The Department has three fireboats, which include Fireboat Commencement and Fireboat Defiance located at the Thea Foss Waterway at East 11th Street, and Fireboat Destiny located at Point Destiny is headquartered at Point Defiance Park, according to a dedicated site listing their department’s assets.
About West Pierce Fire Fighters
The West Pierce Fire and Rescue (WPFR) was established on March 1, 2011, from the merger of the Lakewood and University Place Fire Departments, along with their contracted emergency services to the Town of Steilacoom also known as Pierce County Fire District #3 (established in 1944).
They serve several communities in a 31-square mile and a population of more than 100,000.
The Fire District provides fire response, EMS, transport, technical rescue, HAZMAT response, special operations, fire prevention, inspections, code enforcement, and fire/life safety education.
WPFR recently trained on Tuesday, April 26, 2022, in conjunction with Gig Harbor Fire and Medic One (Pierce County) and East Pierce County Firefighters under the direction of Seattle Fire and Puget Sound Fire instructors. This is part of the Pierce County response team, called the PCSORT organization when additional heavy rescue resources are needed.
They currently have six (6) fire stations and the agency is a Class 3 fire department.
To learn more about their services, apparatus, stations, successes, news, and overall agency, please visit them at https://www.westpierce.org/ (website)
Know someone in the fire service? Thank them for their dedication, service, and willingness to train to become better fire resources in their communities. You all are so appreciated!
The PLATINA FIRE ignited this afternoon and units began responding just after 1500 hours PT to the incident burning on Platina Road at Nono Road is southwest of Redding in Shasta County, California. The fire had the time was listed at about 10 acres in grass, dead fuels, and along with pine.
About 15 minutes later, Tankers 83 and 95 were deployed from McLelland Airtanker Base to the incident, where they arrived just before 1600 hours and were assigned to do load and return out of Redding. The tankers were working in tangent with Copter 909 and two AAs who were making drops.
Around 1720 hours, it was stated fire resources had stopped the forward progression of the now measured eight (8) acre fire located in Igo. Firefighters will remain operational overnight to strengthen control lines and continue with their full suppression objective.
Resources still assigned to this incident are five engines, four water tenders, two copters, two hand crews, two dozers and a total of 40 fire personnel.
Incident Cooperators include SCFD, USFS and HVFPD. Lead Fire Agency is CAL FIRE Shasta-Trinity Unit (CAL FIRE SHU)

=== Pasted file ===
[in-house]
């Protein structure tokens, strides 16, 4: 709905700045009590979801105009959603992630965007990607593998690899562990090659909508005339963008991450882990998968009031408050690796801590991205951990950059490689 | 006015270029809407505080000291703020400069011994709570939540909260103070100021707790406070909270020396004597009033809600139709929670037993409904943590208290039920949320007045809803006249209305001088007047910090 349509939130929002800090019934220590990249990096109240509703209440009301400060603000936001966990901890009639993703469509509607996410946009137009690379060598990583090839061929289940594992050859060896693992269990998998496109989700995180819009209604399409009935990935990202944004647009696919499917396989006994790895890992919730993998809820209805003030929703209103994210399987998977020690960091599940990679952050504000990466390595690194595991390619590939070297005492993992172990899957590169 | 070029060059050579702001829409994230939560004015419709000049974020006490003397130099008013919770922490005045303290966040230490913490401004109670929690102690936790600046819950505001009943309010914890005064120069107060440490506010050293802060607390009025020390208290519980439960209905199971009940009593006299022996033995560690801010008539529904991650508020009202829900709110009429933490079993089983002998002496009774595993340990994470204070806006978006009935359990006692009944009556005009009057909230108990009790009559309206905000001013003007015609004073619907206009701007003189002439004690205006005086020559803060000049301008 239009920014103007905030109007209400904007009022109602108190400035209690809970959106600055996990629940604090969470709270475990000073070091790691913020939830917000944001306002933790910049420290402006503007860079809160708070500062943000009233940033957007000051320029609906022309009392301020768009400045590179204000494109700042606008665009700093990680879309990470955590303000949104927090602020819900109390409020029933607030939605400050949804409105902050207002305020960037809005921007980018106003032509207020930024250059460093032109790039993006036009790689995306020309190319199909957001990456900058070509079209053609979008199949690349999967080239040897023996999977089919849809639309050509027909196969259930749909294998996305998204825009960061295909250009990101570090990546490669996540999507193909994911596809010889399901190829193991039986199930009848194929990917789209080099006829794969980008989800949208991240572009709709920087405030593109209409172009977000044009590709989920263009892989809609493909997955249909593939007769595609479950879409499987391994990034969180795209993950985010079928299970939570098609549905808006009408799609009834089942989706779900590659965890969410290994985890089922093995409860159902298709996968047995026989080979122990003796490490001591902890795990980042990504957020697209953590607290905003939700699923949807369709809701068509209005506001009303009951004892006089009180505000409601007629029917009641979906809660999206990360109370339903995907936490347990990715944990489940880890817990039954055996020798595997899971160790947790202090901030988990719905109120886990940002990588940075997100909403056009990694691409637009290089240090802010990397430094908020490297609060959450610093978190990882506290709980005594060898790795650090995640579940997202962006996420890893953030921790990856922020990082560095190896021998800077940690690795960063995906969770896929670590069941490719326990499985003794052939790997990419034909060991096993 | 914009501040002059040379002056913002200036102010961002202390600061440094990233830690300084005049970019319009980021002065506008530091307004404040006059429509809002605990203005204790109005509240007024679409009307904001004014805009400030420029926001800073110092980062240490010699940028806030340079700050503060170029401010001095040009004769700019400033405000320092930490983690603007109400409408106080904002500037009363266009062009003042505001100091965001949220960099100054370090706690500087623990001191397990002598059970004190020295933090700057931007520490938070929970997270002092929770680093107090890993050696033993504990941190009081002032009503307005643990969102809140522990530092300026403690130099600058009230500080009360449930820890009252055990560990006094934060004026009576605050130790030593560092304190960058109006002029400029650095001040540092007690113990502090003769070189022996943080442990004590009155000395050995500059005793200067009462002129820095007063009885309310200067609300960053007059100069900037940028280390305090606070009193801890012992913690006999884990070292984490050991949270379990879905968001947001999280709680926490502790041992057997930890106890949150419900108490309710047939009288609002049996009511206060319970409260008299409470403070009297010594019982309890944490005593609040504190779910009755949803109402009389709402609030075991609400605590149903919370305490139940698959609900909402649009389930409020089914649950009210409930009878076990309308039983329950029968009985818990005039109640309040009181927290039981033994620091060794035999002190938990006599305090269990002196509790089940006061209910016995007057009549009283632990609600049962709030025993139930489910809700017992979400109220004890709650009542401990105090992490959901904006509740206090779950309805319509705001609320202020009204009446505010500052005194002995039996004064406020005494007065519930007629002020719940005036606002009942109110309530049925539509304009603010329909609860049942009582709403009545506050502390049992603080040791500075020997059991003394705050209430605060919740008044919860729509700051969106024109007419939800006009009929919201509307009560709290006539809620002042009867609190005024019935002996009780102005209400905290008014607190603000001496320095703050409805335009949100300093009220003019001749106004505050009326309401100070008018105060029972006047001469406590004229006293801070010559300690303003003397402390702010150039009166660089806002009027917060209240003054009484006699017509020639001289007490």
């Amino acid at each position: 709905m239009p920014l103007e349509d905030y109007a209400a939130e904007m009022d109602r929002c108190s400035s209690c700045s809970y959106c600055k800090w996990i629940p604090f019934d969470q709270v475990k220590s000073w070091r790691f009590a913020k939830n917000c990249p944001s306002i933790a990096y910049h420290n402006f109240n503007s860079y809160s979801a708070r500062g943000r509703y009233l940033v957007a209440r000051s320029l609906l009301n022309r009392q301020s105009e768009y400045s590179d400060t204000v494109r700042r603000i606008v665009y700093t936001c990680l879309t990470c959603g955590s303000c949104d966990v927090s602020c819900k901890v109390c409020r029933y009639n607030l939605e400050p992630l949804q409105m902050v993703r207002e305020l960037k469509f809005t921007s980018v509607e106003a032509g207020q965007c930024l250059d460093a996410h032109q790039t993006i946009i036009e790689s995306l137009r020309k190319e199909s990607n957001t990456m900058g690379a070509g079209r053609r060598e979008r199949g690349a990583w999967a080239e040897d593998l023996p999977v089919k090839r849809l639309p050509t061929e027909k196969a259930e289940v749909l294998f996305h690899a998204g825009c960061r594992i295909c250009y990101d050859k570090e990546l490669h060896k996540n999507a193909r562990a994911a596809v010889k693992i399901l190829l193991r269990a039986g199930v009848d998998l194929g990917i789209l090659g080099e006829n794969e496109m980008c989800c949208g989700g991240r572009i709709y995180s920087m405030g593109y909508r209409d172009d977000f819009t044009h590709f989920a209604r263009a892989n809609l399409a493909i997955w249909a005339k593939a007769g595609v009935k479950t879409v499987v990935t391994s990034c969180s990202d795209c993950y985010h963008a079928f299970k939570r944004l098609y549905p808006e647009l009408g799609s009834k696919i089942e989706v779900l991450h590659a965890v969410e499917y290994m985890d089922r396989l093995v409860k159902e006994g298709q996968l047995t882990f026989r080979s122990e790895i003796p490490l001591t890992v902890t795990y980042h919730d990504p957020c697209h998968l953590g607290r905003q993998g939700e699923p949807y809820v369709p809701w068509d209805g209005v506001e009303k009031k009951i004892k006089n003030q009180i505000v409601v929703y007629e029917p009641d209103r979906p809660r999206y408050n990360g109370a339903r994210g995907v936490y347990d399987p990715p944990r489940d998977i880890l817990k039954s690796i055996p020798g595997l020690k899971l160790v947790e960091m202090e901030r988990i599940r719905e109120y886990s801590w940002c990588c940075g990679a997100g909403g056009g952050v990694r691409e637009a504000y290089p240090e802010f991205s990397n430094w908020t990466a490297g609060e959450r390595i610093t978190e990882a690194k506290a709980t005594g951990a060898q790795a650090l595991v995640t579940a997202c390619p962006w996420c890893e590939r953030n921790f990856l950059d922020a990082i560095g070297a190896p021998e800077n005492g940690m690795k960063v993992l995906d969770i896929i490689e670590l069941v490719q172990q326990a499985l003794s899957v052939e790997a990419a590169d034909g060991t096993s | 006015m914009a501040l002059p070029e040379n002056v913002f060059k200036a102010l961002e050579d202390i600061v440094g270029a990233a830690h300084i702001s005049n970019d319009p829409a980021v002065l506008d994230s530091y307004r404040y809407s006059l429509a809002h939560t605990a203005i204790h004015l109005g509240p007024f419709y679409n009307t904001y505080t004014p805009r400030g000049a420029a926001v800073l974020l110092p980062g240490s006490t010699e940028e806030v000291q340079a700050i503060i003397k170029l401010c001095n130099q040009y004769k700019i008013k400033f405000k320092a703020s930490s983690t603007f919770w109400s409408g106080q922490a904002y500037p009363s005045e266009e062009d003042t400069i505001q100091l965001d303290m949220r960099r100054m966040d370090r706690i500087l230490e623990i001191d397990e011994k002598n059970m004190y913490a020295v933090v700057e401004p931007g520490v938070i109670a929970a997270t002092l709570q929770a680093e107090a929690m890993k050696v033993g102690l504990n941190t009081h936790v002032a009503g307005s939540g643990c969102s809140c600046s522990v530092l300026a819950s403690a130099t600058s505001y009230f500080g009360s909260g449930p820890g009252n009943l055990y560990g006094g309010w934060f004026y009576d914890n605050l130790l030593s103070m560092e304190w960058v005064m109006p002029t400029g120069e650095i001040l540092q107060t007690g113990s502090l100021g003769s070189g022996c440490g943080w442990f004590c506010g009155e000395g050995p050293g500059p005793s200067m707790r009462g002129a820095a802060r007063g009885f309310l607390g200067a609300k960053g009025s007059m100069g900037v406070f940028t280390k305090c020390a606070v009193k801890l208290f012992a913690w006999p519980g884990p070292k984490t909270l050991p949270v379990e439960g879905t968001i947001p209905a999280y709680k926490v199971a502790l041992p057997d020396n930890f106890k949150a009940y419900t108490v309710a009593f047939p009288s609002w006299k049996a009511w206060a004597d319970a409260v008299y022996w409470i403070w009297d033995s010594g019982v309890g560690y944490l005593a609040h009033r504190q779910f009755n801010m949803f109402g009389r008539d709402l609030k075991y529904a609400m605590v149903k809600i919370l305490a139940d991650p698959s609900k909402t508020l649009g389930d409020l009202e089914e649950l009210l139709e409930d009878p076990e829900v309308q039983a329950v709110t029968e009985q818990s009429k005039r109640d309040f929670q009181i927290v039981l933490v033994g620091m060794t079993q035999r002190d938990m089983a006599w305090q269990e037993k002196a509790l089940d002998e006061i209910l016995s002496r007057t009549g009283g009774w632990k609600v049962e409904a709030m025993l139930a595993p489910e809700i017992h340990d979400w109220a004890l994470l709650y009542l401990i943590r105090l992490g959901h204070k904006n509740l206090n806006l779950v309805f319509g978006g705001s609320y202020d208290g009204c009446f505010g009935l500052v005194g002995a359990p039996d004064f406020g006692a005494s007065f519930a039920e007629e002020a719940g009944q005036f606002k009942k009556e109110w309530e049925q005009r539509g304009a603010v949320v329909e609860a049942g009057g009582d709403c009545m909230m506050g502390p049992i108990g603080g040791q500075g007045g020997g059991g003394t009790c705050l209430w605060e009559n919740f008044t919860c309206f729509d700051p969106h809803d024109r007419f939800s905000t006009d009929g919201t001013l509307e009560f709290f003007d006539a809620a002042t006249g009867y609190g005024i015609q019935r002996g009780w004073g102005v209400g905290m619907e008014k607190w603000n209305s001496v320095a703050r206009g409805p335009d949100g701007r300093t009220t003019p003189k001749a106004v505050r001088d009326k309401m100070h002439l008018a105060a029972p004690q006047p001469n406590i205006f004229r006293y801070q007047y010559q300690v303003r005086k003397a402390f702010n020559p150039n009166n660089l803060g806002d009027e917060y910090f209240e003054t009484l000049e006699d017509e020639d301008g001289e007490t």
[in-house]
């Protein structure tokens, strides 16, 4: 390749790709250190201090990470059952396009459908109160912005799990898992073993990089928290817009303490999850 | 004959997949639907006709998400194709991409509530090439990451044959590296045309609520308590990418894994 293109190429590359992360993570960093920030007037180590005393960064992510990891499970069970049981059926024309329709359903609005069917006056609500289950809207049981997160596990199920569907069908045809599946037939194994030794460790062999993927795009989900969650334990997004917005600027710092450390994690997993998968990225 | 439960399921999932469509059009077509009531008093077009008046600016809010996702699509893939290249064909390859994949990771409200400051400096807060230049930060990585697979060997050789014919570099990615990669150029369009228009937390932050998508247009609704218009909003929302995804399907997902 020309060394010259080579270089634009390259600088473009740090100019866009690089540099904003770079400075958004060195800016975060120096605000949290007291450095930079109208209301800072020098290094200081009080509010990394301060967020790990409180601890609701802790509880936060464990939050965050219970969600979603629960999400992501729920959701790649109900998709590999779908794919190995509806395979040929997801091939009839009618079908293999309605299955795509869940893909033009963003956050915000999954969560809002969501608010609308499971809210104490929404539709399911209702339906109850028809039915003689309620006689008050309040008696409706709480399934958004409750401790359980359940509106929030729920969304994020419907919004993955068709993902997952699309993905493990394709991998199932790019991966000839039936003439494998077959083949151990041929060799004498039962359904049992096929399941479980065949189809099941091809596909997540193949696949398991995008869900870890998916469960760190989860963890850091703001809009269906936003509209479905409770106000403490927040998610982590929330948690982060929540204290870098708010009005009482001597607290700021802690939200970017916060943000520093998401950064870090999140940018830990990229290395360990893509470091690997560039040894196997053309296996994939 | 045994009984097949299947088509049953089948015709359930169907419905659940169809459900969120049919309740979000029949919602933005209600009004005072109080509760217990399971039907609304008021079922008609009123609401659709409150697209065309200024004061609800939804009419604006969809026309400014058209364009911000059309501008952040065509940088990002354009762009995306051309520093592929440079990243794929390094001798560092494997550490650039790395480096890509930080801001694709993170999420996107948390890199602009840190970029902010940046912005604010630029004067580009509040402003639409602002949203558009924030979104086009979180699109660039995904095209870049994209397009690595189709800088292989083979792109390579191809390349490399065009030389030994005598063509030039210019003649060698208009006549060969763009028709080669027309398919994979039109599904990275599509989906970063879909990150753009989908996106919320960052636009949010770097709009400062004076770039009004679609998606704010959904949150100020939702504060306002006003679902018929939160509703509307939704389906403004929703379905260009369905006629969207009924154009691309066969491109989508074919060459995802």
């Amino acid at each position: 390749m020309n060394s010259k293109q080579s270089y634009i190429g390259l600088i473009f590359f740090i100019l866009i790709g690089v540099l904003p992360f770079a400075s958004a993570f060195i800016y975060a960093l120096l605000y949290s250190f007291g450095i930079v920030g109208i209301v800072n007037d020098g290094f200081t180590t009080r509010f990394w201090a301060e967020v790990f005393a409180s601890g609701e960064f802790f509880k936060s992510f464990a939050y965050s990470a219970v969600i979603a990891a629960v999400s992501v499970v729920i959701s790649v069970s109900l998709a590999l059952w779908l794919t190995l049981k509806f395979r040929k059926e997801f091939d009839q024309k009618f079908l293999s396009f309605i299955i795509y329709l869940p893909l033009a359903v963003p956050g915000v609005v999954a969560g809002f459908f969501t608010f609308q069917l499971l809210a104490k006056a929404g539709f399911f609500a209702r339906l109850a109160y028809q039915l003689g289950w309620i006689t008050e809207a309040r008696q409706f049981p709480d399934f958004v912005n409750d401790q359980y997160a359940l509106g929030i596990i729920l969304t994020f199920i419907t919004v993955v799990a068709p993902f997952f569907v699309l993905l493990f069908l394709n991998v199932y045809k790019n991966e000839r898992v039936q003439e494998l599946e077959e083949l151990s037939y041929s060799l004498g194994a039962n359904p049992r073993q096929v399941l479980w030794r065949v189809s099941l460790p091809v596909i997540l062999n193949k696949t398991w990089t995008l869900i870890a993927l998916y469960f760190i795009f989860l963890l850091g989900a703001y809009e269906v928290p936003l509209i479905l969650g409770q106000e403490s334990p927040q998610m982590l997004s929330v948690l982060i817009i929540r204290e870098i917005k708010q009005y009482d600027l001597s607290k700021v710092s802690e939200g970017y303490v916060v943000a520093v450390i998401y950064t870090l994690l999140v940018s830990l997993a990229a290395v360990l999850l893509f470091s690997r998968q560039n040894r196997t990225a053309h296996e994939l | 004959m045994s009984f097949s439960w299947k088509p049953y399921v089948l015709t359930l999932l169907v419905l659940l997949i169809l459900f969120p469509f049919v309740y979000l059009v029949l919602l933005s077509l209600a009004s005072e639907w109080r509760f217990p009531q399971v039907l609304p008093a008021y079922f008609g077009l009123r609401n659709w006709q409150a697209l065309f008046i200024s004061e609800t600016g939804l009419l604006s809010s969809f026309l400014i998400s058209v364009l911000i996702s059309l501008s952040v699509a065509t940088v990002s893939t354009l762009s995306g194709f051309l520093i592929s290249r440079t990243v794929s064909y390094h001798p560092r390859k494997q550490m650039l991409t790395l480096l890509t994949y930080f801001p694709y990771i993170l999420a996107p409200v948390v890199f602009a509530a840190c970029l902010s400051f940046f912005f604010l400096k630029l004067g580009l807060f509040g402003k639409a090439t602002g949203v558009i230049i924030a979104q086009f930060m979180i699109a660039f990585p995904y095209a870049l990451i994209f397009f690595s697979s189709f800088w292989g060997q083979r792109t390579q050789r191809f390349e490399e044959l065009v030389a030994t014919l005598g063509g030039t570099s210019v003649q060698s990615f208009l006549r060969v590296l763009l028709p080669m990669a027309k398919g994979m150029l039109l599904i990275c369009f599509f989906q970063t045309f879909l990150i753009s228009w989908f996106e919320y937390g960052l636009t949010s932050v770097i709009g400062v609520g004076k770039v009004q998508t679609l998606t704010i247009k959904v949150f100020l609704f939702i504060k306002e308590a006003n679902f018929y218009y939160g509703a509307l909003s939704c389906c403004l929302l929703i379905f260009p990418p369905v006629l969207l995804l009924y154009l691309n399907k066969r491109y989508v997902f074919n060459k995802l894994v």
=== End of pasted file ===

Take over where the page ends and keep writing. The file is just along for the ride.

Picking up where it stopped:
The current weather report (as of 1900 hours) is 71*F temps, sunny skies with 0% precip, RH at 24%, and winds at four miles per hour (4 mph).
The fire has a 30% containment status.
The cause of the fire is unknown and under investigation.
A new wildfire designated as the PINE PARK FIRE is burning in the Magdalena Ranger District of the Cibola National Forest and National Grasslands, which started yesterday around 1400 hours. It is also said to be located in the Datil Mountains in New Mexico.
The Incident Commander is Elias Mora with the Magdalena Ranger District.
About 31 acres of pine, pinyon-juniper, and grass have burned and there is a 50% containment status reached at the time of this update.
A total of 65 fire personnel are currently engaged on the fire line with the primary focus on full suppression and containment efforts.
The cause of this fire is unknown and under investigation.
A HIGH WIND WARNING is in effect until Saturday, April 23, 2022.
The CALF CANYON FIRE ignited from an unknown cause during a RED FLAG WARNING about 18 miles northwest of Las Vegas, New Mexico on Tuesday, April 19th around 1500 hours.
Fire Call Center –> Phone: 505-356-2636 — 0800 – 2000 hours — If you are unable to get through, leave a voice mail and they will return your call asap. Email: firstname.lastname@example.org
The fire has burned about 3,000 acres of pine overstory with heavy dead and downed fuels, which are extremely dry and unseasonably warm, dry, and windy conditions. This is due to a lack of winter precipitation over the season, making it prime for unexpected fire weather.
Currently, the fire behavior is extreme and is now at the point of being wind-driven. The weather today is said to be near-critical conditions which we were felt across the area today. Proof of recovery occurred overnight with temps in the upper 70s.
A RED FLAG WARNING and HIGH WIND WARNING were issued by the National Weather Service / Albuquerque for today due to it being a dangerous situation with an extreme mixture of anomalously warm/dry conditions and strong wind gusts.
There is 124 total personnel assigned to this incident, alongside incident cooperators which include the San Miguel County Sheriff’s Office, copters, Santa Fe National Forest, and other resources.
Fire personnel will focus on repositioning resources to address emergency responses as needed to impending incidents that may arise and clearing downed trees, to clear evacuation routes if the opportunities arise favorably and are safe for them.
The CROOKS FIRE started on Monday, April 18, 2022, around 1000 hours MT.
It is located about 10 miles south of the Prescott-Bradshaw Ranger District near Mount Union on the Prescott National Forest in Arizona.
Did You Know?
The Southwest Coordination Center (SWCC) is the interagency focal point for coordinating the mobilization of resources between the 12 Federal and State Dispatch Centers of the Southwest Area and when necessary, the National Coordination Center (NICC) in Boise, Idaho. (GACC)
There are a total of 359 personnel still assigned to this incident with an increase of 17 in all.
Fire management is under the direction of the California Interagency IMT, Team 4 with the Incident Commander listed as Rocky Opliger (CIIMT4).
The fire has had an increase of 356 acres for a total of 2,356 acres, since our last update from yesterday.
Fire behavior is active and is still burning in dead and downed fuels. High winds are a major factor and there are concerns about possible future growth.